Deep down, we are all hermaphrodites.

So much for the Bible. Let's drag down some of that received tradition too,

"St. Augustine wrote that marriage is a union of friendship, a natural companionship. While it is clear that he refers to marriage being between a man and a woman and that he rejects sexual relationships outside of marriage, he, like Paul, understands sex as being necessary for procreation and a remedy for lust. One is ultimately “better” without it, and indeed, the City of God will fill up sooner without sex. (He even suggests that married couples should get sex out of the way early in their marriage to get procreation over with so that they can focus on their companionship and life in Christ.) For Augustine, fidelity is a fundamental characteristic of a Christian marriage, and is required even in the event of a divorce, in which neither party should remarry, even for the sake of having children.
On many counts, Augustine’s views of marriage and divorce have been reassessed in our time, but at a minimum he has identified three profound goods that are shared by believers regardless of their position on same-sex relationships: companionship, fidelity and lifelong commitment. These goods are at the heart of what the Church has proposed blessing with regard to same-sex relationships."

Poor St. Aug, I bet he never thought his writings would be used to justify same-sex blessings, but in just a few lines, our Bishop did just that!

In his conclusion, Bishop Waldo thanks the members of what I have called Task Force 10 to Gomorrah, but he omitted any mention of the one team member who left the fleet and who, after being deposed (lite), is now sailing under another Admiral.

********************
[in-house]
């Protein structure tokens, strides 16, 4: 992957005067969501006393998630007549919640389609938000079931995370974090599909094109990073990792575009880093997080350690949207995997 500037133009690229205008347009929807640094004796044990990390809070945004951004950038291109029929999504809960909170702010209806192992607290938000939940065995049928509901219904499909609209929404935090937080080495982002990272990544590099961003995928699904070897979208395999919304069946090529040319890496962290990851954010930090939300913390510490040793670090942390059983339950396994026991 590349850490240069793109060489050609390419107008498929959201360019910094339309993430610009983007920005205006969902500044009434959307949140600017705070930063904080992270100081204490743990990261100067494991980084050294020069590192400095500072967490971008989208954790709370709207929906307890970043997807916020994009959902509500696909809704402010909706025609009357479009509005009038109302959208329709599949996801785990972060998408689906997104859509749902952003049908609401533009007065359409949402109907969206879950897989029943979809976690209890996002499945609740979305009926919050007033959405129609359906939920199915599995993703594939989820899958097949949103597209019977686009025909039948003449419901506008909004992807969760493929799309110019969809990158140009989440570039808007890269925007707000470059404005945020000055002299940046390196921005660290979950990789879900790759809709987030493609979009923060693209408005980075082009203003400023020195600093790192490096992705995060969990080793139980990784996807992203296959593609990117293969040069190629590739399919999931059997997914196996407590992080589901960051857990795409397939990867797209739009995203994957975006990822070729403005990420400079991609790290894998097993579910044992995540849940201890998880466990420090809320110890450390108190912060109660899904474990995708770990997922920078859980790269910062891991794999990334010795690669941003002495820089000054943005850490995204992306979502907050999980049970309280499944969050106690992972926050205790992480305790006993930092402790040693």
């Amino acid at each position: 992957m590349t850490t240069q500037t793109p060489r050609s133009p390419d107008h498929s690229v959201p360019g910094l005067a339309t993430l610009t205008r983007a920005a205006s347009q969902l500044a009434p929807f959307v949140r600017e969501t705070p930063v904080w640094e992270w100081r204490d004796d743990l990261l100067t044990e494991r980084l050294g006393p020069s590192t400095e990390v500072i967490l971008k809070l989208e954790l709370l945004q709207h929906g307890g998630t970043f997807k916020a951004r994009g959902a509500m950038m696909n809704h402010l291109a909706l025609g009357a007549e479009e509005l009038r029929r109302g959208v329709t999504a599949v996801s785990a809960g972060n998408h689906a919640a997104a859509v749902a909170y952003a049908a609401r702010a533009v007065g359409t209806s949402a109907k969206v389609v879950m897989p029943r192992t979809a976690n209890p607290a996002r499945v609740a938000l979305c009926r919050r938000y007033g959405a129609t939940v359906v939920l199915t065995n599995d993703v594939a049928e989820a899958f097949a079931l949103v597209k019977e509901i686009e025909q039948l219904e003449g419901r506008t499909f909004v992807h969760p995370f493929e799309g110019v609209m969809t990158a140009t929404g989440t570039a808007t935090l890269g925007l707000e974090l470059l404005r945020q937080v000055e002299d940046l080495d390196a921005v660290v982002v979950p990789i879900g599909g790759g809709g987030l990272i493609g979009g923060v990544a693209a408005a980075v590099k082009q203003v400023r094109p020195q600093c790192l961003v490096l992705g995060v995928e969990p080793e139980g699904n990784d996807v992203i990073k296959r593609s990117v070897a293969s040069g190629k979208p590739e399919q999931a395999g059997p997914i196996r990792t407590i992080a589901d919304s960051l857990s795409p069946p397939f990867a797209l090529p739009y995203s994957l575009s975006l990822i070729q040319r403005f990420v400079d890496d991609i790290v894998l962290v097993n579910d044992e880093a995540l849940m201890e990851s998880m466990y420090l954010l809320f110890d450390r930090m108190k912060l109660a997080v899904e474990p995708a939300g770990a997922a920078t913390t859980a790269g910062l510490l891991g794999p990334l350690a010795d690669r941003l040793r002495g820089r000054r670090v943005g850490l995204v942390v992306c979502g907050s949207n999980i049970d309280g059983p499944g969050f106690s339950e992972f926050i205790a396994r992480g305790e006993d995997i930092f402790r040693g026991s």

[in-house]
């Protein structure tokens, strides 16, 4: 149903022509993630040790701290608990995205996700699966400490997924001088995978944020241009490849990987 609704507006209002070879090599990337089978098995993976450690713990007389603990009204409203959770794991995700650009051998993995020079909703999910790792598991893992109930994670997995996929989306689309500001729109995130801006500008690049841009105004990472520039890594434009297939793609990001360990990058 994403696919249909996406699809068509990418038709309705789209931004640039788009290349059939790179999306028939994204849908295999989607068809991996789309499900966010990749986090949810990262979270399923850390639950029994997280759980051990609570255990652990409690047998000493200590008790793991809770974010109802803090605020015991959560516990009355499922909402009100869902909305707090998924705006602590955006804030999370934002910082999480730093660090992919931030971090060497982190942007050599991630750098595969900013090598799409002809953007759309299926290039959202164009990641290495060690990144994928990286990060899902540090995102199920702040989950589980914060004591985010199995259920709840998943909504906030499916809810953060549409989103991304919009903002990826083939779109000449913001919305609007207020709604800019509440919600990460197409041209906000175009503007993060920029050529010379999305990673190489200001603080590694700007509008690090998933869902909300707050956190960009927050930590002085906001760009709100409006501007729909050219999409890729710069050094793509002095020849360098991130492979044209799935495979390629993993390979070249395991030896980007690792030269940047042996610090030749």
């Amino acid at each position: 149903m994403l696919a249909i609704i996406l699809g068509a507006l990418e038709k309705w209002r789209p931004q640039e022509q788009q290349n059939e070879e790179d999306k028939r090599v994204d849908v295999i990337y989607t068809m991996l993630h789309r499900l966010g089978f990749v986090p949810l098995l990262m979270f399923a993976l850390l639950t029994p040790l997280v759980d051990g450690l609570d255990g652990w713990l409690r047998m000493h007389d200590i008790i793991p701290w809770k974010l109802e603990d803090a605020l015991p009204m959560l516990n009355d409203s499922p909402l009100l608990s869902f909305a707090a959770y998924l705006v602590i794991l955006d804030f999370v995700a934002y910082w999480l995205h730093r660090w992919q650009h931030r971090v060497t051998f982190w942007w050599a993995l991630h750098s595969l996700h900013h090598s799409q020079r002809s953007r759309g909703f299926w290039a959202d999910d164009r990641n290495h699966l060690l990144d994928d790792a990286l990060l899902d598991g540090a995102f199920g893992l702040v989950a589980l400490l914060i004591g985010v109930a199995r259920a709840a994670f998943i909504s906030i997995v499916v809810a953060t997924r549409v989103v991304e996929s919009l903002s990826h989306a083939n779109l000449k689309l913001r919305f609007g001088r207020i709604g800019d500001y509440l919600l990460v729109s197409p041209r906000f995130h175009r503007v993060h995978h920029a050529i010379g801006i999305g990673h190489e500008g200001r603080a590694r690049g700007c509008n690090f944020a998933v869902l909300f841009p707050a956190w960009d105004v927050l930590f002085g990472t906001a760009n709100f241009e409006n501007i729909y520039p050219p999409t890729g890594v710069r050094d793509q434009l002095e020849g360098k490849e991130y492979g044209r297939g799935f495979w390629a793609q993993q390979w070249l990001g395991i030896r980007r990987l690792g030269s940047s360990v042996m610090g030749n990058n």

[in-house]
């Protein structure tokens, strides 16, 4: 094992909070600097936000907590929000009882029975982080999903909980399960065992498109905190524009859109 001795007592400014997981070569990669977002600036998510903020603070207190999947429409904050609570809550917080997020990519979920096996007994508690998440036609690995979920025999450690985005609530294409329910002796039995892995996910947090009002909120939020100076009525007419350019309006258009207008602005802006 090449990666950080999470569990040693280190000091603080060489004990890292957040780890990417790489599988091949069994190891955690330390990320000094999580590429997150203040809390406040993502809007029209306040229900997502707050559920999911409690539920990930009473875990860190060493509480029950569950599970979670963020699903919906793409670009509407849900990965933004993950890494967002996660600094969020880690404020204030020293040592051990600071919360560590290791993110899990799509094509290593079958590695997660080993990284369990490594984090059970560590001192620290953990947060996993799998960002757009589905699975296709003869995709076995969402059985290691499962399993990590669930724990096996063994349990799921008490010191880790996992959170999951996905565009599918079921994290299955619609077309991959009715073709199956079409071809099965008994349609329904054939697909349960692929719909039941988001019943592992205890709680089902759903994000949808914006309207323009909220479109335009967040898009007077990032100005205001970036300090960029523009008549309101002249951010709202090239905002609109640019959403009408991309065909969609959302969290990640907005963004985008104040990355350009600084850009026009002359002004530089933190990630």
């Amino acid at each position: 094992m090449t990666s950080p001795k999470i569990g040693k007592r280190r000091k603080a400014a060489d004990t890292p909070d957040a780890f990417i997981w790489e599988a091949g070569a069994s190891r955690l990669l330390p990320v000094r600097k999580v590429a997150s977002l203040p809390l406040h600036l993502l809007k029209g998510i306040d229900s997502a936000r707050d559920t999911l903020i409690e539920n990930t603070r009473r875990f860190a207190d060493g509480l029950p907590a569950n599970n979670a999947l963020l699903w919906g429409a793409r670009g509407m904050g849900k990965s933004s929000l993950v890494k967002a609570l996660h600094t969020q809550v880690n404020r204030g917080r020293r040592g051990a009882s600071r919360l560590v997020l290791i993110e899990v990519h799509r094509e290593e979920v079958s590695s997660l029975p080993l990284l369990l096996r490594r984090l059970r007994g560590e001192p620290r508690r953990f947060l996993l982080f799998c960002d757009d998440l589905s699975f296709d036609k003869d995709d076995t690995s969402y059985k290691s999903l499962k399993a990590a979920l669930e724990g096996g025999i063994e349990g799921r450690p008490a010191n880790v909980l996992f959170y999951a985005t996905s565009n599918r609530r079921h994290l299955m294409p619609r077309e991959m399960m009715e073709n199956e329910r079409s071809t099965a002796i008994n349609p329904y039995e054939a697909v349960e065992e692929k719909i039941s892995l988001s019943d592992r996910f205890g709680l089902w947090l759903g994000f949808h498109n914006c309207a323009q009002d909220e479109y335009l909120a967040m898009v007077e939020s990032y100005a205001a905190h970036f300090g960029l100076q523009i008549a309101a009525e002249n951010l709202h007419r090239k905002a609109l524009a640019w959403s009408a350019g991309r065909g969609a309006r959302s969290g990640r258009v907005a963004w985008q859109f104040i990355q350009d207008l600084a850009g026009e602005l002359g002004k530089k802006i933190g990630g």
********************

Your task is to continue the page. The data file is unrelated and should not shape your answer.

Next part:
"I am most deeply grateful to the members of my Task Force on Unity and Faithfulness—Ms. Caroline Avinger, Mr. Frank Ballard, Ms. Jennifer Bull, The Rev. Jordan Hylden, The Very Rev. Timothy Jones, The Rev. Alan Leonard, Ms. Sally McKay, The Rev. James Neuburger, The Rev. Ellen Francis Poisson, OSH, and The Rev. David Wagner"
So, does Bishop Waldo's hypothesis, based on his presentation, stand, or should it be rejected?


  1. So our judgment of the "fruits" of what the Bible and earlier generations regarded as sinful can override both Scripture and tradition? Then what Bishop Waldo is espousing is justification by works, i.e., man himself is capable of deciding whether or not he shall be saved -- God's only function is to accept man's sincere judgment of his "works."

    The gnat has swallowed a camel -- and wants us to pretend it is still just a humble gnat.

    1. I think there are a lot of folks out there with fruits that they sincerely believe are quite tasty. I seem to recall a tale that cautions us about swallowing that fruit. I guess I am to ignore the old story, take their word for it, and taste it for myself.

  2. I will grant that the church was given the keys to the kingdom. The church decides what is sinful and what is not sinful. This is a double edged sword however. For the church to call something that is sinful to be blessed is an action that eliminates that community as a church. That is the cost of going against Tradition and Scripture. The word "Traditionalists" makes it sound like those who believe what has always been believed by the church are really a faction who only have one side of the truth.

  3. Wow, Waldo does not even understand basic human physiology and nature, never mind theology, the Queen of scientific endeavor.

    1. His paper suggests that neither physiology or theology are taught in seminary these days.